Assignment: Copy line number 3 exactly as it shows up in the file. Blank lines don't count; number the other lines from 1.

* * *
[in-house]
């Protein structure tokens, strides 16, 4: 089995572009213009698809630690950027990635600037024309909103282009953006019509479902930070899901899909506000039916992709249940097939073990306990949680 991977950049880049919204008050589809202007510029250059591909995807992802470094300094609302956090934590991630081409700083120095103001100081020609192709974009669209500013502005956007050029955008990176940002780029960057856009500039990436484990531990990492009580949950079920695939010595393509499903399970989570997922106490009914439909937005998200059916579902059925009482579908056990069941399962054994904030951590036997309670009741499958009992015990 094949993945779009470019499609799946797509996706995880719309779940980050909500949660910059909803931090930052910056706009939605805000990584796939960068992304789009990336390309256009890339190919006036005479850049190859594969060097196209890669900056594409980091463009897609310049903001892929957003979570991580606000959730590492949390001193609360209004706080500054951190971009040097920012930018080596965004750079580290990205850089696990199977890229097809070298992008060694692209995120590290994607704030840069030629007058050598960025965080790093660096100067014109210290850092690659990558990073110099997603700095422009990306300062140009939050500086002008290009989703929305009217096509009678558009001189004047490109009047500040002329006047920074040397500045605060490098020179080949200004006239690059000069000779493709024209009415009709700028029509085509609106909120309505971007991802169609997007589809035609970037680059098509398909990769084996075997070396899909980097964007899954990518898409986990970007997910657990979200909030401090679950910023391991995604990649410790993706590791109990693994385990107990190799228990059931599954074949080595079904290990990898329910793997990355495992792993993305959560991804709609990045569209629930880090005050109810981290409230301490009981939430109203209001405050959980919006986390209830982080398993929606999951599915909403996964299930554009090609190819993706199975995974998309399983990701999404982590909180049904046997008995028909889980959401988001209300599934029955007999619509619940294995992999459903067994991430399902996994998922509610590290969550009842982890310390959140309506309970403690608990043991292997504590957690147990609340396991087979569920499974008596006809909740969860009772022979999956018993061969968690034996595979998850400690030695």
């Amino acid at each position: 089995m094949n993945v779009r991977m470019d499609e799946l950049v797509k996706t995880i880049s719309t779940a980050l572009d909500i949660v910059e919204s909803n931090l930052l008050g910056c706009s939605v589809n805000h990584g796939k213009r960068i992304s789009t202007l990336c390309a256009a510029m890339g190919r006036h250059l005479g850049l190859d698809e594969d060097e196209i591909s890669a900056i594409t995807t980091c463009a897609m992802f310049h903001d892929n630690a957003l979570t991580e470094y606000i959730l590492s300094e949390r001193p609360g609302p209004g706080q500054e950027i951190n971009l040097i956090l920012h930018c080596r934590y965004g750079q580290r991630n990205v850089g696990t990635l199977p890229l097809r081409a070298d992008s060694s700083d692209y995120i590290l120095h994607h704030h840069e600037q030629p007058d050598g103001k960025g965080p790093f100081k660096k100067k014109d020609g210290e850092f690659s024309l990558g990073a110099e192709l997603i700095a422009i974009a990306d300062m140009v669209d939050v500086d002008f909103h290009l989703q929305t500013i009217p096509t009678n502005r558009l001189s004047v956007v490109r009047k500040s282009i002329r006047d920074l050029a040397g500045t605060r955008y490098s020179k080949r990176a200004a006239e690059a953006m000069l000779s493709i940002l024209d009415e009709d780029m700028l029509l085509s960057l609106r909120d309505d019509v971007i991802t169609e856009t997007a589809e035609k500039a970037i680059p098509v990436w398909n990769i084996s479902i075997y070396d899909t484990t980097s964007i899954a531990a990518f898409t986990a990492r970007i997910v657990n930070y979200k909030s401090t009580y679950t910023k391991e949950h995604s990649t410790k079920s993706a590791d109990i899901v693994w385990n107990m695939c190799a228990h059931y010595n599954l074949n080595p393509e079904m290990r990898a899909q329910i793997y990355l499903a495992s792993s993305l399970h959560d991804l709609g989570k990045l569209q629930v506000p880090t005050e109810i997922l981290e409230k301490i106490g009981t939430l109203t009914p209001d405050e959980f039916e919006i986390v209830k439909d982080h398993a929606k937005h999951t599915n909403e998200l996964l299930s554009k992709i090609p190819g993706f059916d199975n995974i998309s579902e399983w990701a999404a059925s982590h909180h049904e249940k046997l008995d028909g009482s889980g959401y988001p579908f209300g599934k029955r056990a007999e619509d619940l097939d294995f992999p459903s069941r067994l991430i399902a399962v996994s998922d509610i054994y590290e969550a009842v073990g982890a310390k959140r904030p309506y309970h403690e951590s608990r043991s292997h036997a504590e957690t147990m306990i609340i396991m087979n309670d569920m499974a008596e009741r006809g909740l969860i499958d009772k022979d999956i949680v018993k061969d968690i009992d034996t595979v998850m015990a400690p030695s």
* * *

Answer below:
């Amino acid at each position: 089995m094949n993945v779009r991977m470019d499609e799946l950049v797509k996706t995880i880049s719309t779940a980050l572009d909500i949660v910059e919204s909803n931090l930052l008050g910056c706009s939605v589809n805000h990584g796939k213009r960068i992304s789009t202007l990336c390309a256009a510029m890339g190919r006036h250059l005479g850049l190859d698809e594969d060097e196209i591909s890669a900056i594409t995807t980091c463009a897609m992802f310049h903001d892929n630690a957003l979570t991580e470094y606000i959730l590492s300094e949390r001193p609360g609302p209004g706080q500054e950027i951190n971009l040097i956090l920012h930018c080596r934590y965004g750079q580290r991630n990205v850089g696990t990635l199977p890229l097809r081409a070298d992008s060694s700083d692209y995120i590290l120095h994607h704030h840069e600037q030629p007058d050598g103001k960025g965080p790093f100081k660096k100067k014109d020609g210290e850092f690659s024309l990558g990073a110099e192709l997603i700095a422009i974009a990306d300062m140009v669209d939050v500086d002008f909103h290009l989703q929305t500013i009217p096509t009678n502005r558009l001189s004047v956007v490109r009047k500040s282009i002329r006047d920074l050029a040397g500045t605060r955008y490098s020179k080949r990176a200004a006239e690059a953006m000069l000779s493709i940002l024209d009415e009709d780029m700028l029509l085509s960057l609106r909120d309505d019509v971007i991802t169609e856009t997007a589809e035609k500039a970037i680059p098509v990436w398909n990769i084996s479902i075997y070396d899909t484990t980097s964007i899954a531990a990518f898409t986990a990492r970007i997910v657990n930070y979200k909030s401090t009580y679950t910023k391991e949950h995604s990649t410790k079920s993706a590791d109990i899901v693994w385990n107990m695939c190799a228990h059931y010595n599954l074949n080595p393509e079904m290990r990898a899909q329910i793997y990355l499903a495992s792993s993305l399970h959560d991804l709609g989570k990045l569209q629930v506000p880090t005050e109810i997922l981290e409230k301490i106490g009981t939430l109203t009914p209001d405050e959980f039916e919006i986390v209830k439909d982080h398993a929606k937005h999951t599915n909403e998200l996964l299930s554009k992709i090609p190819g993706f059916d199975n995974i998309s579902e399983w990701a999404a059925s982590h909180h049904e249940k046997l008995d028909g009482s889980g959401y988001p579908f209300g599934k029955r056990a007999e619509d619940l097939d294995f992999p459903s069941r067994l991430i399902a399962v996994s998922d509610i054994y590290e969550a009842v073990g982890a310390k959140r904030p309506y309970h403690e951590s608990r043991s292997h036997a504590e957690t147990m306990i609340i396991m087979n309670d569920m499974a008596e009741r006809g909740l969860i499958d009772k022979d999956i949680v018993k061969d968690i009992d034996t595979v998850m015990a400690p030695s």